skip to main content

Title: Charting the trade-off between design complexity and plan execution under probabilistic actions
Practical robot designs must strike a compromise between fabrication/manufacture cost and anticipated execution performance. Compared to parsimonious designs, more capable (and hence more expensive) robots generally achieve their ends with greater efficiency. This paper examines how the roboticist might explore the space of designs to gain an understanding of such trade-offs. We focus, specifically, on design choices that alter the set of actions available to the robot, and model those actions as involving uncertainty. We consider planning problems under the Markov Decision Process (MDP) model, which leads us to examine how to relate the cost of some design to the expected cost of an execution for the optimal policies feasible with that design. The complexity of this problem –-expressed via hardness in the fixed parameter tractability sense–- depends on the number of actions to choose from. When that number is not negligible, we give a novel representation and an algorithm utilizing that structure that allows useful savings over naive enumeration.  more » « less
Award ID(s):
Author(s) / Creator(s):
Date Published:
Journal Name:
IEEE International Conference on Robotics and Automation
Medium: X
Sponsoring Org:
National Science Foundation
More Like this
  1. null (Ed.)
    There has been an explosion of ideas in soft robotics over the past decade, resulting in unprecedented opportunities for end effector design. Soft robot hands offer benefits of low-cost, compliance, and customized design, with the promise of dexterity and robustness. The space of opportunities is vast and exciting. However, new tools are needed to understand the capabilities of such manipulators and to facilitate manipulation planning with soft manipulators that exhibit free-form deformations. To address this challenge, we introduce a sampling based approach to discover and model continuous families of manipulations for soft robot hands. We give an overview of the soft foam robots in production in our lab and describe novel algorithms developed to characterize manipulation families for such robots. Our approach consists of sampling a space of manipulation actions, constructing Gaussian Mixture Model representations covering successful regions, and refining the results to create continuous successful regions representing the manipulation family. The space of manipulation actions is very high dimensional; we consider models with and without dimensionality reduction and provide a rigorous approach to compare models across different dimensions by comparing coverage of an unbiased test dataset in the full dimensional parameter space. Results show that some dimensionality reduction is typically useful in populating the models, but without our technique, the amount of dimensionality reduction to use is difficult to predict ahead of time and can depend on the hand and task. The models we produce can be used to plan and carry out successful, robust manipulation actions and to compare competing robot hand designs.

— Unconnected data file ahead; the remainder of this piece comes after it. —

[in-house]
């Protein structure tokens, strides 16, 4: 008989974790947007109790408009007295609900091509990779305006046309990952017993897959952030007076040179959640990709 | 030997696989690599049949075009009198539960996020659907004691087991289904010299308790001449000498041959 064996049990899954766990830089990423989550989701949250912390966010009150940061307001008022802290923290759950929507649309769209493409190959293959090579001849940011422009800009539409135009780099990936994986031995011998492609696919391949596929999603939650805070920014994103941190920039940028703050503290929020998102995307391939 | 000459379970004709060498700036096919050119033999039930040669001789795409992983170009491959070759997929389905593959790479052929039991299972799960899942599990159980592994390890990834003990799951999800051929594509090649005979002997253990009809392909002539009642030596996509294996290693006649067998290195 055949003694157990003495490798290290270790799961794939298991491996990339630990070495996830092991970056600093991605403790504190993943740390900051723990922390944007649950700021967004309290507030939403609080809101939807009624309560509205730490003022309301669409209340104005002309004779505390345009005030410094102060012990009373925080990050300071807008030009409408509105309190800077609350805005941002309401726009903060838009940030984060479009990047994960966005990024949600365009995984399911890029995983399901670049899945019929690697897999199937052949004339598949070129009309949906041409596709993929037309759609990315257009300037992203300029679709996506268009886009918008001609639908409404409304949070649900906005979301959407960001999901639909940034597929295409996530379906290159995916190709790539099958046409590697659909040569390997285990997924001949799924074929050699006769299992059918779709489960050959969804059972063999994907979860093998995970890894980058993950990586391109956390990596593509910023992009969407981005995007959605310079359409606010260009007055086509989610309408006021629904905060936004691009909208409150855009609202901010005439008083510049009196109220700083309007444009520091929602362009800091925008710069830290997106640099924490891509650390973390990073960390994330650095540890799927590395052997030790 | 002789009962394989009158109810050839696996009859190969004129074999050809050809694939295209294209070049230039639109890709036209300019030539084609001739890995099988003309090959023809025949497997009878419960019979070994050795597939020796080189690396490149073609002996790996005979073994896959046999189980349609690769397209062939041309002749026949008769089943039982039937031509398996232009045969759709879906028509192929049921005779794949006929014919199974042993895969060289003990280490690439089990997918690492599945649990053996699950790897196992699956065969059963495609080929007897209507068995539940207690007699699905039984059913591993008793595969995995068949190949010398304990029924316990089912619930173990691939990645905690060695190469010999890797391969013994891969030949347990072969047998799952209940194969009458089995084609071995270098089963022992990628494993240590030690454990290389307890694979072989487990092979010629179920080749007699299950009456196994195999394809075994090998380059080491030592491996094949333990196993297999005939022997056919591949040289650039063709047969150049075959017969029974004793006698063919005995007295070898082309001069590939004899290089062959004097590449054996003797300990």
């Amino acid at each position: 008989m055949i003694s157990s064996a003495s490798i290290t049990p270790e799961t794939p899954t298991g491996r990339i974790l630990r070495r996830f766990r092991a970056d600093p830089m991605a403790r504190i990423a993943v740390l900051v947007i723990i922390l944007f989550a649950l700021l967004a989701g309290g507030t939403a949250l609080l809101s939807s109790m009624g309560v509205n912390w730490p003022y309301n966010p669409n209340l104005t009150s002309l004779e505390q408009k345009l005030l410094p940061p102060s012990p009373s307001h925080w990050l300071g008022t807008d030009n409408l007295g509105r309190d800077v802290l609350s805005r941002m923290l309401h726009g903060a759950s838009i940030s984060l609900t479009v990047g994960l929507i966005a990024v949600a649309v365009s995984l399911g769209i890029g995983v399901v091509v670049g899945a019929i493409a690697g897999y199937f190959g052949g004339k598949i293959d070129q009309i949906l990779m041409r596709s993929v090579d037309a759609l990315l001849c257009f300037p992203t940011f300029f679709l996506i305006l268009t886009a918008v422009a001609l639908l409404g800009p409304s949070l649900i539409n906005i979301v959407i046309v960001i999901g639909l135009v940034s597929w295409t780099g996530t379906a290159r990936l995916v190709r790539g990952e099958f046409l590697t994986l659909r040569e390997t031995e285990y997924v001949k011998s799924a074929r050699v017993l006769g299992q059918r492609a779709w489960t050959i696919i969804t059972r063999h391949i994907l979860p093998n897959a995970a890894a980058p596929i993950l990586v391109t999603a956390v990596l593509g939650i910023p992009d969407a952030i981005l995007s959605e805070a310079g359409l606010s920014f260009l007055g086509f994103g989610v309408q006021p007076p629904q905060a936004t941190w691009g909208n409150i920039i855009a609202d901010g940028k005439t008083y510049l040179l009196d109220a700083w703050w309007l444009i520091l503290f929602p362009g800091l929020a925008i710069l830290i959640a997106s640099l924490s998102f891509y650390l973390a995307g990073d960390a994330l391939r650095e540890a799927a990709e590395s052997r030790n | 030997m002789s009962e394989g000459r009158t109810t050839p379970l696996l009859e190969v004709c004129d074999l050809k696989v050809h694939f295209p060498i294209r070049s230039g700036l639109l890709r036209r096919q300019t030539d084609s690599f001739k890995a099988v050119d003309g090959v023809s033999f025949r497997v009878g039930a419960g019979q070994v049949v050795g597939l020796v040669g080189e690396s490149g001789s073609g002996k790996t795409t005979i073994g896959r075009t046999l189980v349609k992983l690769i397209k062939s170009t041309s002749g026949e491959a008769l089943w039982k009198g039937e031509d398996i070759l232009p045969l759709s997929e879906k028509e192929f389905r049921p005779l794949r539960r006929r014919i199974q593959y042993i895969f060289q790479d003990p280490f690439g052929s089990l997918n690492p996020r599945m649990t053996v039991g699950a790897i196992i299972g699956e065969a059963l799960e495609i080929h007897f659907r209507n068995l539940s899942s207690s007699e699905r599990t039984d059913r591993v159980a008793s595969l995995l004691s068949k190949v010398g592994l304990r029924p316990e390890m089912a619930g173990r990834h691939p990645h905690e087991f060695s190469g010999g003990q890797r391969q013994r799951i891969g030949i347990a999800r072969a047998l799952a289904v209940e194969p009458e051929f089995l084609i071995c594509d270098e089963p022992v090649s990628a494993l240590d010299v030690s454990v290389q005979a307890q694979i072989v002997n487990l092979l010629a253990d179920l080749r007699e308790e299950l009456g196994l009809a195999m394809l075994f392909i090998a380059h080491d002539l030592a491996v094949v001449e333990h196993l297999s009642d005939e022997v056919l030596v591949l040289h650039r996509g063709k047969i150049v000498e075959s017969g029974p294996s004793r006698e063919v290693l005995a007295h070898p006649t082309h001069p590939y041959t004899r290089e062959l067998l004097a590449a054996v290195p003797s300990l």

more » « less
  2. null (Ed.)
    The data partitioning and scheduling strategies used by DNN accelerators to leverage reuse and perform staging are known as dataflow, which directly impacts the performance and energy efficiency of DNN accelerators. An accelerator micro architecture dictates the dataflow(s) that can be employed to execute layers in a DNN. Selecting a dataflow for a layer can have a large impact on utilization and energy efficiency, but there is a lack of understanding on the choices and consequences of dataflow, and of tools and methodologies to help architects explore the co-optimization design space. In this work, we first introduce a set of data-centric directives to concisely specify the DNN dataflow space in a compiler-friendly form. We then show how these directives can be analyzed to infer various forms of reuse and to exploit them using hardware capabilities. We codify this analysis into an analytical cost model, MAESTRO (Modeling Accelerator Efficiency via Patio-Temporal Reuse and Occupancy), that estimates various cost-benefit tradeoffs of a dataflow including execution time and energy efficiency for a DNN model and hardware configuration. We demonstrate the use of MAESTRO to drive a hardware design space exploration experiment, which searches across 480M designs to identify 2.5M valid designs at an average rate of 0.17M designs per second, including Pareto-optimal throughput- and energy-optimized design points.